We left Cascais, Portugal at 10:30 am Monday (12/5/16) and it is now 10:00 the next day Tuesday. We are heading to the Canary Islands and expect to be there Thursday night (12/8/16). So far on this leg of the trip, on the water, the weather has been good. The chop is 2 to 3 ft. but the swells are good size and they are diminishing. This really is not as bad as we expected. The weather was much worse 18 hours prior to our departure; there were gigantic waves crashing over the wall protecting the marina harbor. So, the weather reduced very quickly. I am VERY happy about that. I did not want to be bounced around like a pinball and possibly damage the boat. As you can imagine, it is better to have a solid breeze and low waves.
Last night, while we were far away from all the lights of land, I believe I saw Venus, Jupiter, Saturn and possibly Neptune. I used an app on my iPad called SkyView to help me locate the sky spot I was viewing. Then with binoculars I was able to pinpoint the planets. I saw several shooting stars, the Milky Way and a very nice moon set into the water; deep orange as it was setting. It was very nice. I also believe I saw another galaxy. Just as you see pictures of galaxies and what they look like, as I was scanning with the binoculars I saw what looked like another galaxy in the sky. My college astronomy class has really paid off on this seafaring trip. That was a very nice bonus!
It is a beautiful sunny morning right now but there are menacing clouds on the horizon. Maybe, if I talk nice to them, they will leave us alone; worth a try. Now it is time to do the house, I mean, boat chores: the laundry awaits and we hang it up all around the outside of the boat. Nobody will care that we are literally a sailing laundry mat- no one around to see us. If it rains that is just an extra rinse cycle. Then dinner preparations; a typical crew dinner on the boat consists of potatoes with onions, zucchini and tomatoes. Wednesday am (12/7/16), my regularly scheduled 8-12 watch was reasonably calm and quite. Not another boat all morning. I played the music up to the helm station and enjoyed the slightly cool sail. It was very relaxing and pleasant. With boating there is a lot of "work"; so, it can be easy to lose sight of the fun part. I made sure to embrace this AM time as it is what I came to enjoy.
This afternoon I made lunch for all of us of a pasta, tomato, and onion and pesto salad. It was good. I will be honest, I have always considered myself a good cook; however, the captain shudders when I cook as he hates my food. Captain Andy thinks he is a gourmet cook. He is better than me, I will admit. He did like this meal but would never admit it; instead he gave me corrections on how to make it better. He was right but it still was not too bad. Come on Capt. Throw a crew member a little rope.
Tonight, Wednesday 912/7/16), Cristina made curry chicken and it was fabulous. She is a good cook which is a nice bonus to her competent sailing ability. She is a mountain guide in the mountains of France and does sailing periodically to have a change of pace. She is tough in a good way!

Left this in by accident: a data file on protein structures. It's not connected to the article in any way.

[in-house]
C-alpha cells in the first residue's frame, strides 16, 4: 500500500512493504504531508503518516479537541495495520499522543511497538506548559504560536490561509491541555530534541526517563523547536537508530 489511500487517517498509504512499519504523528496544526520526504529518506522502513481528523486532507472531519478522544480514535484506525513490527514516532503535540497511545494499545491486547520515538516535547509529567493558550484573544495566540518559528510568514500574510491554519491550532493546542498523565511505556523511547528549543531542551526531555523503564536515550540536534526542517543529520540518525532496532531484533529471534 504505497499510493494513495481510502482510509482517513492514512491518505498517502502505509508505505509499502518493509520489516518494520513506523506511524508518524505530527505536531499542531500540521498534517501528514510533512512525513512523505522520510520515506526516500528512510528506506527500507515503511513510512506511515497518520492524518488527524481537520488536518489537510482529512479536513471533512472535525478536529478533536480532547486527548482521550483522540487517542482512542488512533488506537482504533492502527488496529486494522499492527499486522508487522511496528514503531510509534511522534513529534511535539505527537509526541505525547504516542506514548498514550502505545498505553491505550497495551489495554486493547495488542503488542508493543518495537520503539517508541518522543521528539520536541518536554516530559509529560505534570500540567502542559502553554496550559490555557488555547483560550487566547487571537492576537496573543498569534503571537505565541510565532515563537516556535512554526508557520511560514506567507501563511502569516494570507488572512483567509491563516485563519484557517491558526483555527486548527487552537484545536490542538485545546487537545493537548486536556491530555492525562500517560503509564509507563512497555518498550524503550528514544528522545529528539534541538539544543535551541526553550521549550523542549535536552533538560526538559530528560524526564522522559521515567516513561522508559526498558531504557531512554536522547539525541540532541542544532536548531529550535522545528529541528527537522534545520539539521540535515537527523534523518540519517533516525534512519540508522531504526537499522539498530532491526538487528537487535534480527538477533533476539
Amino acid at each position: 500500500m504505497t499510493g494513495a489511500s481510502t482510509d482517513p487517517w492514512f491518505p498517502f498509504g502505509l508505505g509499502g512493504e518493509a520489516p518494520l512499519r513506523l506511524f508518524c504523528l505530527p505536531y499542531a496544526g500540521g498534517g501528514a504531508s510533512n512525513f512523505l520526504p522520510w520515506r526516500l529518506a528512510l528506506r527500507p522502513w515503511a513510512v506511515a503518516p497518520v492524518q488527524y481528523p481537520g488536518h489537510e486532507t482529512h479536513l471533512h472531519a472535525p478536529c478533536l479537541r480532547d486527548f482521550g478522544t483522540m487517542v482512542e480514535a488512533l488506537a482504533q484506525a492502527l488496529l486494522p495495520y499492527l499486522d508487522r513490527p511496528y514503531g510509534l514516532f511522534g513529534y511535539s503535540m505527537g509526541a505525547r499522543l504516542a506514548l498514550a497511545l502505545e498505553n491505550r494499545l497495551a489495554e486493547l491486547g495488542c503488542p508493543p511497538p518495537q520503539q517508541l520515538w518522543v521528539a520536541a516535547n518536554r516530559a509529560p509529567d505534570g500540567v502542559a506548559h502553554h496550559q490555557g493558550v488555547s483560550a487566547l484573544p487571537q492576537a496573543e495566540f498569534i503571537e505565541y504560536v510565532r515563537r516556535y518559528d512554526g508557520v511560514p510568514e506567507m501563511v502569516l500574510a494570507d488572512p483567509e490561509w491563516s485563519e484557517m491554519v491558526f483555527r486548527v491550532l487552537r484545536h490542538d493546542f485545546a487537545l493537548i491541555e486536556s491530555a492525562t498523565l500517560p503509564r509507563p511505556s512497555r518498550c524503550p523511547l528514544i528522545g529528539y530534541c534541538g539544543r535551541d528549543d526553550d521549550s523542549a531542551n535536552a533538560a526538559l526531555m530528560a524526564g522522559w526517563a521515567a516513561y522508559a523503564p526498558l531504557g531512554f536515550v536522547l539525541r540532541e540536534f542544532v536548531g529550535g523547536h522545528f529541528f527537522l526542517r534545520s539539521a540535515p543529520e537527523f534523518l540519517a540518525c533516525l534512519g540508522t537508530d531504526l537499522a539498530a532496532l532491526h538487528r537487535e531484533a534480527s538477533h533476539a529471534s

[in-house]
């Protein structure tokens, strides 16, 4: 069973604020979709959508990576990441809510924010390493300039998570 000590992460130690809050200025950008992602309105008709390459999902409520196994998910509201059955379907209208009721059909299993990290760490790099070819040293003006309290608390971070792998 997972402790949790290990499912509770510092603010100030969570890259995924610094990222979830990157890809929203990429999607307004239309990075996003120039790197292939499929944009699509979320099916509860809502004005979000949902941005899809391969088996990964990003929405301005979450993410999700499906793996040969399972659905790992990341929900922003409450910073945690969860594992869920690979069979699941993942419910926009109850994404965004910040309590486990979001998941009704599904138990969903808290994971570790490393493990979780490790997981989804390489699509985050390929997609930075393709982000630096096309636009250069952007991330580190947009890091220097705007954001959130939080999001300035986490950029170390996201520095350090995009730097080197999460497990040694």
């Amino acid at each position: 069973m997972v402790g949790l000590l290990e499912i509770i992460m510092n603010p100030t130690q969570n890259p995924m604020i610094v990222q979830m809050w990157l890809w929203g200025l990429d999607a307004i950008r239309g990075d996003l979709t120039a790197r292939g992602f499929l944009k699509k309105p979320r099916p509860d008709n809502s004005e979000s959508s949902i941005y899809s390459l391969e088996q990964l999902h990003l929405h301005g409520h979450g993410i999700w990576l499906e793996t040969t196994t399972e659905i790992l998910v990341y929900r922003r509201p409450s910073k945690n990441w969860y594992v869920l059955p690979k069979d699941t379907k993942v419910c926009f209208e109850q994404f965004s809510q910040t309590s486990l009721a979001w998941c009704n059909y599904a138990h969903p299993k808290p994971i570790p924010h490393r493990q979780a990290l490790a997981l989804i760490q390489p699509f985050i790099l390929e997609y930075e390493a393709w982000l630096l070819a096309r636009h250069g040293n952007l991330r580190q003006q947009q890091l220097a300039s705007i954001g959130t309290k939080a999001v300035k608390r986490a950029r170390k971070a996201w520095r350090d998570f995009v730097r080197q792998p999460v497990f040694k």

So the real questions: mentally how is it to be on the boat so long? First, being away from my family is tough. In the over 30 years my wife and I have been married, we have never been apart for more than four days at a stretch. So you can see we are like glue together. So that is tough. The company of the other two crew is more of a working/ business relationship and not a friendship. They are friendly and nice but are very different culturally. That does not fully feed the social need. Known family and friends would eliminate this emptiness all together.
The other question to address is: Do I still like sailing? The short answer is absolutely yes! But it is not always "smooth" sailing. No one likes being seasick; nor do I. Until you get your sea legs if it is rough; it is an endurance game. Not fun. There are often things to fix/ tweak/ or repair. If they do not cost a bunch of money or are reasonably easy to handle then that is just fine. You always have a concern about possible big problems that could occur. This is to be expected as normal as boats have something breaking all the time. On that count we are good, so far. Right now the Genoa sail is up, a mild breeze, sun and we are moving along nicely in mild sea conditions. That is what you shoot for and makes it all so worthwhile. These pleasant conditions will not always happen as you may have rain or stronger seas. The key in the future is to be patient and monitor the weather and I must be willing to sit tight until it calms down or is acceptable weather and sea conditions to cast off. I am learning that you cannot push it too hard.
As far as being bored, there is some of that. Books, writing/ journaling, or having my wife along for the voyage, will help with that. It is an attitude change. It is very difficult for me to let go of the quick pace of the real life that I have lived for over 35 years. My mind is always on the office or home. It is a constant struggle to be in this moment. That will never change for me or it has not changed thus far on this voyage.
I plan and hope to get another blog out after the Canary Islands. I never know what the communication availability will be at the next port.
Until then, I hope all who are following my adventure are well, safe and making their holiday preparations. A special, “Thank you”, to all of you who are and who have shared that you are praying for my safe travels.